Fraudulent claims are a major cost driver in the Medicare system!

Discussion in 'Healthcare/Insurance/Govt Healthcare' started by Nighthawk62, Nov 23, 2010.

  1. Nighthawk62
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    Nighthawk62 Member

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    Are our members aware a major health care cost driver is fraudulent claims in the Medicare system? The government does not have good fraud detections and prevention systems like many companies do in the private sector. Some estimates show fraudulent claims submitted by unscrupulous doctors and hospitals account for about 25-30% of our Medicare costs.

    In a recent Detroit case alone, the alleged Medicare fraud was estimated at $50 million. Those charged included doctors, health-care executives and beneficiaries. The scheme in Miami allegedly used fake storefronts in an attempt to cheat Medicare out of $100 million.
    The suspects charged in the Detroit operation allegedly submitted bogus Medicare claims for care that was medically unnecessary and often not provided at all. In some instances suspects paid patients to go along with the scheme, the Justice Department, the Federal Bureau of Investigation and HHS said at a joint news conference.

    Since March 2007, the government's special antifraud teams have produced more than 250 indictments involving Medicare claims totaling more than $600 million in such Medicare-fraud "hot spots" as South Florida, Los Angeles and Detroit, where abuses of the federal health program for the elderly and disabled are more frequently found.

    The administration and Congress are tackling the problem of how to pay for legislation to overhaul the nation's health-care system. They want to reduce waste and fraud and use the money to help pay for expanding coverage to the uninsured. The latest budget request includes $311 million in additional funding to combat fraud.

    The U.S. spends more than $2.2 trillion on health care, including more than $800 billion on Medicare and on Medicaid, the joint federal-state program for the poor. The sheer size of the health-care system makes it prone to fraud and abuse, Ms. Sebelius said. By some estimates, more than $60 billion each year is lost to fraud. Attorney General Eric Holder said frauds "contribute directly to rising health-care costs that all Americans must bear."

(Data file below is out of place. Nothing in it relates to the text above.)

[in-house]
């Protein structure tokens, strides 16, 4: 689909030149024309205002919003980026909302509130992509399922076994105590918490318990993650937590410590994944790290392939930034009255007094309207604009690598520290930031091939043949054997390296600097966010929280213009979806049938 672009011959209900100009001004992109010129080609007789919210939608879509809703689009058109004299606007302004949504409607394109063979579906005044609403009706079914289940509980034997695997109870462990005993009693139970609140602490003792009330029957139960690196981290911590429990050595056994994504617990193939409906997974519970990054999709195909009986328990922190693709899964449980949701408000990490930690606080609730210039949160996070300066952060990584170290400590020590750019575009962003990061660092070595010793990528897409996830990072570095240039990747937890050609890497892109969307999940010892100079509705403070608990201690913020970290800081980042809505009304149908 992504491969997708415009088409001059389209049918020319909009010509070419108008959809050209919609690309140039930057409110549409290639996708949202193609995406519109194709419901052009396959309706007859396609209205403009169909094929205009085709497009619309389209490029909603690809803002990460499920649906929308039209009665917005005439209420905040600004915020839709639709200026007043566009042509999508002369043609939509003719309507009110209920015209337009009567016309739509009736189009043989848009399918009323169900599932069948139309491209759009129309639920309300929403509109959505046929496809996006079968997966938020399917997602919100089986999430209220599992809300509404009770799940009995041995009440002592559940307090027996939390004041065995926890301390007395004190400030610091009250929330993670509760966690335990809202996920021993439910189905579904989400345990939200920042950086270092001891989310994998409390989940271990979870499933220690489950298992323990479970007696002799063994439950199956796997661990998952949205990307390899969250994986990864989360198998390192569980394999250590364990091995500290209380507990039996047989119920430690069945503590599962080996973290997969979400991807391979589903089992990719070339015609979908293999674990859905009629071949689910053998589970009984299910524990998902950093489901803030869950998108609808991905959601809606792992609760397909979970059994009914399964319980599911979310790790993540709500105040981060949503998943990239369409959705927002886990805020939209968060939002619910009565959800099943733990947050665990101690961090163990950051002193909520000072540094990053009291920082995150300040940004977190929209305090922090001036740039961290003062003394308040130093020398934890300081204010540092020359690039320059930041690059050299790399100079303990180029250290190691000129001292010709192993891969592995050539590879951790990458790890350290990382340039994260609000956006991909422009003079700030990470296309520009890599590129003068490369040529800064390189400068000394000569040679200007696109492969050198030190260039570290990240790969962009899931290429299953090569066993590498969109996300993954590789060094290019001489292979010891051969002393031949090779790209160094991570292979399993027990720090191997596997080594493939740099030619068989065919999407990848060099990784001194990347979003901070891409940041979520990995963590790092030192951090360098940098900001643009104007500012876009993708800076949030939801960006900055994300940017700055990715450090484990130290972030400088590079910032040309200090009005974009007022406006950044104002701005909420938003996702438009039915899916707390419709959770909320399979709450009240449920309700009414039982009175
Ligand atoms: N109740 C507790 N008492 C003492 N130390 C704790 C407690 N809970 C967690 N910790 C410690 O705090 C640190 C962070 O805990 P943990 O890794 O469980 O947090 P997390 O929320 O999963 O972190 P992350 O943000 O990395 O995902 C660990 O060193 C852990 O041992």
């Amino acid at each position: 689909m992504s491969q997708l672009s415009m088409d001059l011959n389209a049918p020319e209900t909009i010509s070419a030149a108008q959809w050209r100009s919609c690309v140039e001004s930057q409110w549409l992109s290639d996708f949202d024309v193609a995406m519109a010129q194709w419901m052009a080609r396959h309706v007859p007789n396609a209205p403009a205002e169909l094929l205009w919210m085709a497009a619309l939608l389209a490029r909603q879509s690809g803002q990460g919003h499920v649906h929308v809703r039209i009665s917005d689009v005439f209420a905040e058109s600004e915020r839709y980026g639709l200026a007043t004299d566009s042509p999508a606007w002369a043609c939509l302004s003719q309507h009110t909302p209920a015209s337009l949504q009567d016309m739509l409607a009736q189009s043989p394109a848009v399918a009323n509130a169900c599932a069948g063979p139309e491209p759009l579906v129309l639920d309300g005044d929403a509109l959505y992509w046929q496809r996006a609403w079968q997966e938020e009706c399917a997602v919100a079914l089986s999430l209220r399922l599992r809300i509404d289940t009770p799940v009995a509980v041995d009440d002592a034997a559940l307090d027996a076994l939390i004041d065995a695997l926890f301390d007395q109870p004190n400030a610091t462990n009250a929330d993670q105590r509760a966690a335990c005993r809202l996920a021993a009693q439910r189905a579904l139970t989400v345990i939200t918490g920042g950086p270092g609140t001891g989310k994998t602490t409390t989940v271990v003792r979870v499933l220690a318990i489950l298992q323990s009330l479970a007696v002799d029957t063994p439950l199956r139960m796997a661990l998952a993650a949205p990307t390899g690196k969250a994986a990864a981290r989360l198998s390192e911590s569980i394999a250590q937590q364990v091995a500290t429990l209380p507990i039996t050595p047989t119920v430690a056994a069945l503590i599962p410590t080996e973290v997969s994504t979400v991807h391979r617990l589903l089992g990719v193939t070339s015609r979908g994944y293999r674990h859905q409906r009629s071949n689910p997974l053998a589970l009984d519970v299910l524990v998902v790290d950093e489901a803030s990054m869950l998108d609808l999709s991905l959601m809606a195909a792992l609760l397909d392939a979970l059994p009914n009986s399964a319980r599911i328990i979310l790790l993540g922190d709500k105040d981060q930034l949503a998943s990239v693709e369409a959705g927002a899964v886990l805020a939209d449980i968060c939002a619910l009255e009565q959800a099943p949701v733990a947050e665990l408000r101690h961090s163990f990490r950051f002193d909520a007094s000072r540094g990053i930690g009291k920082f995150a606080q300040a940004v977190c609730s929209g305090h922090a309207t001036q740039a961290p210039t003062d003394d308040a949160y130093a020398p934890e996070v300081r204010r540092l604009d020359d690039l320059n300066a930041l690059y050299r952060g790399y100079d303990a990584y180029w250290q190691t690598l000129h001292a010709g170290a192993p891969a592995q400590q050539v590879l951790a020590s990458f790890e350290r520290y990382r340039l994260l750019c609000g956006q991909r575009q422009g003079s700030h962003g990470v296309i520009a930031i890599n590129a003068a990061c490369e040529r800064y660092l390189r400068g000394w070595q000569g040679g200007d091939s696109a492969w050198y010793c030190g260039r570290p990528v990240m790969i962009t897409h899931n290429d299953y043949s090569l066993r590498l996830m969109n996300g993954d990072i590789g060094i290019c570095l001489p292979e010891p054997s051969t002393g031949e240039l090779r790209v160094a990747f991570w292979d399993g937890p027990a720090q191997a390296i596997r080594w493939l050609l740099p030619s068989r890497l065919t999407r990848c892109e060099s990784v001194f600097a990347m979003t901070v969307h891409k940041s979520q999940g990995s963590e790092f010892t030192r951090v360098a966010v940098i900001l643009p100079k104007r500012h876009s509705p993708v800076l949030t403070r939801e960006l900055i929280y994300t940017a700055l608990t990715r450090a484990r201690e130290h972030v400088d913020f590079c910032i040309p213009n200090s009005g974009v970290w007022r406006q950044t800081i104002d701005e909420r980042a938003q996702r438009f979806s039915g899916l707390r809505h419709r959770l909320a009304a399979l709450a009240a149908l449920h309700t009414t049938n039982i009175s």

The government routinely prosecutes people for Medicare abuse, generally months after the fraud was committed. Officials said the expansion of specialized fraud teams led to faster indictments in recent months.

    Source: U.S. Charges 61 in Medicare Crackdown - WSJ.com
     
    Last edited: Nov 23, 2010
  2. uscitizen
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    uscitizen Senior Member

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    Absolutely correct and so far rhe crackdown is pretty wimpy but a start.
     
  3. Nighthawk62
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    Nighthawk62 Member

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    You are correct. Congress just ignores the problem and gives Medicare and Medicaid more money each year to make up for the money they have lost by paying fraudulent claims!

    "The U.S. spends more than $2.2 trillion on health care, including more than $800 billion on Medicare and on Medicaid, the joint federal-state program for the poor. The sheer size of the health-care system makes it prone to fraud and abuse, Ms. Sebelius said. By some estimates, more than $60 billion each year is lost to fraud. Attorney General Eric Holder said frauds "contribute directly to rising health-care costs that all Americans must bear."
     
  4. rdean
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    rdean rddean

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    Which, of course, is so different than the 73 million dollar salary for an insurance company CEO. Insurance companies paid Republicans to deregulate so their thievery is entirely legal.
     
  5. Full-Auto
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    Full-Auto Gold Member

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    Insurance companies paid Republicans to deregulate so their thievery is entirely legal.
    lol just make shit up. Its all you have anyway.
     
  6. rdean
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    rdean rddean

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    You see so clearly. All I have are "facts".

    [ame]http://www.youtube.com/watch?v=pn66TCCe4vo[/ame]
     

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